The term asbestos refers to several types of naturally occurring fibrous minerals. These fibers are resistant to heat, fire and chemicals and do not conduct electricity. It can be found in a variety of environments, from natural sources like serpentine rock to man-made sources like insulating materials such as thermal systems insulation and brake linings. Asbestos from either source can be a serious health concern if inhaled or ingested.
Asbestos containing materials become a health hazard once they are disturbed. Intact, asbestos fibers imbedded within construction materials, components, and rock are inert and do not pose a health hazard; however, once they are disturbed, through physical contact such as land grading or building renovation and demolition activities, asbestos fibers may be rendered airborne.
Airborne asbestos fibers are a significant health threat because asbestos fibers are microscopic and invisible to the unaided eye. In addition, they have the physical characteristics to bypass the ability of the human lung to filter air contaminants. As a result, exposure to asbestos allows the fibers to reach deep within the lungs, and may irritate and scar lung tissues.
Long-term chronic and acute exposure to asbestos fibers may cause serious health problems including:
Asbestosis, an inflammatory condition of the lungs that can cause shortness of breath, coughing, and eventually scarring of the lungs that makes it hard to breathe.
Mesothelioma, a rare cancer that affects the lining of the lungs, chest cavity, or abdomen.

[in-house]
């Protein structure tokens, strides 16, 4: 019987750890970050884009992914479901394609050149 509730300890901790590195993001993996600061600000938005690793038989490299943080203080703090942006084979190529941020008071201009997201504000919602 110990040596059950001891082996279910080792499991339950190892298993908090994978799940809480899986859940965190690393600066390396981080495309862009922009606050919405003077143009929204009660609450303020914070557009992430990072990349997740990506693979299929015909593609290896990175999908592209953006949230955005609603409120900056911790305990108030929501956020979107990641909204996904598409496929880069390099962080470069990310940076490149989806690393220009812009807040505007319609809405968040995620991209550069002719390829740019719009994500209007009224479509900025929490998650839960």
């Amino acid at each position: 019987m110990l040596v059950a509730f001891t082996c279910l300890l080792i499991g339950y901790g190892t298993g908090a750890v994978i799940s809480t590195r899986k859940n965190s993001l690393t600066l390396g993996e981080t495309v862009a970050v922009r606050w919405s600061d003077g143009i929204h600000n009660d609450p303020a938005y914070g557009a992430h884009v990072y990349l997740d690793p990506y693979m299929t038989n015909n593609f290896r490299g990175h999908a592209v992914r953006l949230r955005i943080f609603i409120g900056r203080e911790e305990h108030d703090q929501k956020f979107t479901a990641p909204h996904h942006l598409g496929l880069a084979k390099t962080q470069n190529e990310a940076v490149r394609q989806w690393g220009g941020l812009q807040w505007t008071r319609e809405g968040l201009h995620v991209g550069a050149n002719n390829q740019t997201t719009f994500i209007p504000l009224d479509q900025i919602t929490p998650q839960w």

Other lung problems, including pleural plaques (changes in the membranes surrounding the lungs), thickening of the membranes that surround the lungs, and pleural effusions (abnormal collections of fluid between the lungs and the inside wall of the chest).
Asbestos has been classified as a known carcinogen (a substance that causes cancer) by the U.S. Department of Health and Human Services, the EPA and the International Agency for Research on Cancer. Studies have shown that exposure to asbestos may increase the risk of lung cancer and mesothelioma.
If You Think Your Home, Building or Workplace Contains Asbestos
Hire a certified asbestos consultant. Click here for a list, or look in the yellow pages under “Asbestos” or “Environmental.”
Do not dust, sweep, or vacuum particles suspected of containing asbestos. Use only licensed asbestos removal contractors.
The Contractors State Licensing Board has prepared a booklet titled: “What You Should Know Before You Hire a Contractor.”
The District has free copies of several booklets available on asbestos.
Formsfor demolition or renovation must be submitted by you or your licensed asbestos contractor to the District 10 working days in advance of any work.